The U.S. Court of Appeals for the Seventh Circuit recently concluded that collection letters sent to consumers offering to settle their debt but warning them that the settlement “may have tax consequences” did not violate the federal Fair Debt Collection Practices Act (FDCPA).
The plaintiffs had argued that the letters were false and misleading because they were insolvent and, as such, would not have incurred any tax liability for any discharged debt. The Seventh Circuit rejected the argument, concluding that the term “may” only meant there could be tax consequences, and it was possible insolvent debtors would become solvent before settling their debt, thus triggering potential tax consequences.
In so ruling, the Seventh Circuit determined the language was literally true and the use of “may” instead of “shall” was not likely to confuse even an unsophisticated consumer. Accordingly, the Seventh Circuit affirmed the dismissal of the plaintiffs’ lawsuits for failure to state a claim.
A copy of the opinion in Amy Dunbar v. Kohn Law Firm, S.C. is available at: Link to Opinion.
The two plaintiffs each received collection letters from different collection law firms. Each letter offered the plaintiffs the opportunity to settle their debts at a reduced amount. Both letters also contained language warning the plaintiffs that settling their debt for a reduced amount “may have tax consequences.” Both plaintiffs alleged they were insolvent when they received the letters.
The plaintiffs brought suit, claiming the collection letters were misleading because, as a result of their insolvency, they would not have had to pay taxes on any discharged debt.
Both cases were dismissed for failure to state a claim. The judges concluded that notifying the plaintiffs that a debt settlement “may” have tax consequences is neither false nor misleading. Both plaintiffs appealed, and the Seventh Circuit consolidated the appeals.
As you may recall, the FDCPA makes it unlawful for a debt collector to use “any false, deceptive, or misleading representation or means in connection with the collection of [a] debt.” See 15 U.S.C. § 1692e.
The standard applied in the Seventh Circuit is one of an objective “unsophisticated consumer,” where the question becomes “whether a person of modest education and limited commercial savvy would be likely to be deceived” by the debt collector’s representation. The objective test disregards “bizarre” or “idiosyncratic” interpretations of collection letters. A collection letter can be “literally true” and still be misleading, — for example, if it “leav[es] the door open” for a “false impression.”
According to the Court, dismissal on the pleadings for FDCPA claims is proper only in “cases involving statements that plainly, on their face, are not misleading or deceptive.”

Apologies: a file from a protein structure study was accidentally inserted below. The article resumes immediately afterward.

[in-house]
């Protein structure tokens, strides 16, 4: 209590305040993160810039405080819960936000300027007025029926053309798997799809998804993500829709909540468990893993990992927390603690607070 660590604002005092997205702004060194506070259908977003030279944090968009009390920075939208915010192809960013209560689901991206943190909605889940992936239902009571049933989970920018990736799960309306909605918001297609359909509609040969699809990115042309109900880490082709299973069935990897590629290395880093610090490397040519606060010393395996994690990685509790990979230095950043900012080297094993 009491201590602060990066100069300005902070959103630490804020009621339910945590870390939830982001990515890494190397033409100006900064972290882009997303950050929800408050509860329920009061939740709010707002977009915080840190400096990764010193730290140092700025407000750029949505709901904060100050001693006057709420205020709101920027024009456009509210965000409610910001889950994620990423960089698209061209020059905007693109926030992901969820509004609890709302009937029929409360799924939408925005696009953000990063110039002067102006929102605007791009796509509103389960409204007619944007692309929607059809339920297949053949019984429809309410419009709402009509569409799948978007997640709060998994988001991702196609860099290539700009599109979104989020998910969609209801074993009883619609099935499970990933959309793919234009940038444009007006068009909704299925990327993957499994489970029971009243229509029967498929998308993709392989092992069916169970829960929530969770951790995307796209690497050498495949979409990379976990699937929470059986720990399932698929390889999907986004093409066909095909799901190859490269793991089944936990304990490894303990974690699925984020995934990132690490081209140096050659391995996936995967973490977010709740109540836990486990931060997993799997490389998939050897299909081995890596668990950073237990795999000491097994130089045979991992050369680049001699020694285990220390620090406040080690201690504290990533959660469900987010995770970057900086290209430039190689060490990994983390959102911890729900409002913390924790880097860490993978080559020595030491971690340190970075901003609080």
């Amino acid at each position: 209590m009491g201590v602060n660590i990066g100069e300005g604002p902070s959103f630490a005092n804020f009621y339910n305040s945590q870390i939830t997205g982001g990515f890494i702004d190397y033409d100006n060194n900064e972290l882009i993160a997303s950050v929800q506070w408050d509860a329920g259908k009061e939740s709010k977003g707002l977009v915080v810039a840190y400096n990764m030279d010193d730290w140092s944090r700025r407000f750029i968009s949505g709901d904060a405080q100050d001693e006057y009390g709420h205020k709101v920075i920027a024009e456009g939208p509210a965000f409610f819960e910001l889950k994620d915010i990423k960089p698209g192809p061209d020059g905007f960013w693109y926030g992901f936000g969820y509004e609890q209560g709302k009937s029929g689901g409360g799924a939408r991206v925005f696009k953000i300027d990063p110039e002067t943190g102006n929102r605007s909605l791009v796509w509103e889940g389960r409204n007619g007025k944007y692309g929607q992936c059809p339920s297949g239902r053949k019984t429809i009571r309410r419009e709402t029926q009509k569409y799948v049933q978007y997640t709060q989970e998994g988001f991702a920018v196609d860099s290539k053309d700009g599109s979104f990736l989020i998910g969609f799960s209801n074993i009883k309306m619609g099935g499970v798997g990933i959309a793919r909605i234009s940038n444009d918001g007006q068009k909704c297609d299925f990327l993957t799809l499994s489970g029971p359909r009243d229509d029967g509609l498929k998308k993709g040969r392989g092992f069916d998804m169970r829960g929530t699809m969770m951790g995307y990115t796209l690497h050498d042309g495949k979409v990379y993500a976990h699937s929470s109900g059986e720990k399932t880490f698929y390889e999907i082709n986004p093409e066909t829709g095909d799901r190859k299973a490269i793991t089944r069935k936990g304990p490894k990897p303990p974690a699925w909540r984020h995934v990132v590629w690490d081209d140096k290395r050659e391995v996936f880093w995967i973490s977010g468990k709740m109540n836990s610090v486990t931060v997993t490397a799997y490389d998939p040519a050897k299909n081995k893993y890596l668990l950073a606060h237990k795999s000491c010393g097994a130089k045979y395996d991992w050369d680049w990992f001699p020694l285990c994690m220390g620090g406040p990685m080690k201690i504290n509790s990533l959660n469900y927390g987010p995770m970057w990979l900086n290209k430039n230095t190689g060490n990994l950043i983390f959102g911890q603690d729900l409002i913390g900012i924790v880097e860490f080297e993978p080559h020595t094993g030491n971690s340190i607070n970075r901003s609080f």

The Seventh Circuit quickly concluded that the statements at issue were literally true. In general, discharge of a debt is considered taxable income. See 26 U.S.C. § 61(a)(11). There are, however, recognized exceptions where the discharge of a debt is not taxable income, including when the discharge occurs while the taxpayer is insolvent. Id. § 108(a)(1)(B), (d)(3).
According to the Court, even assuming the plaintiffs were insolvent when they received the letters, the general statement that a settlement “may” have tax consequences was true on its face.
The Court acknowledged that a literally true statement may be misleading if it gives a false impression. The plaintiffs argued that the letters gave a false impression because they (i) might trick the consumer into believing they will be reported to the IRS if they do not pay the full amount, and (ii) might lead the consumer to believe they will have tax liability if they settle the debt even if they were insolvent.
As to the first argument, the Seventh Circuit concluded it was a “bizarre” or “idiosyncratic” interpretation of the letter, as the letter made no reference to reporting anything to the IRS.
As to the plaintiffs’ second argument, the Court concluded that even an unsophisticated consumer will not confuse the word “may” to mean “will.” The Court held that “the use of the word ‘may’ signals only that tax consequences are possible in the case of some debtors, not that tax consequences are possible or likely (much less certain) in this particular debtor’s circumstances.” The Court also reasoned that an insolvent consumer can emerge from insolvency at any time.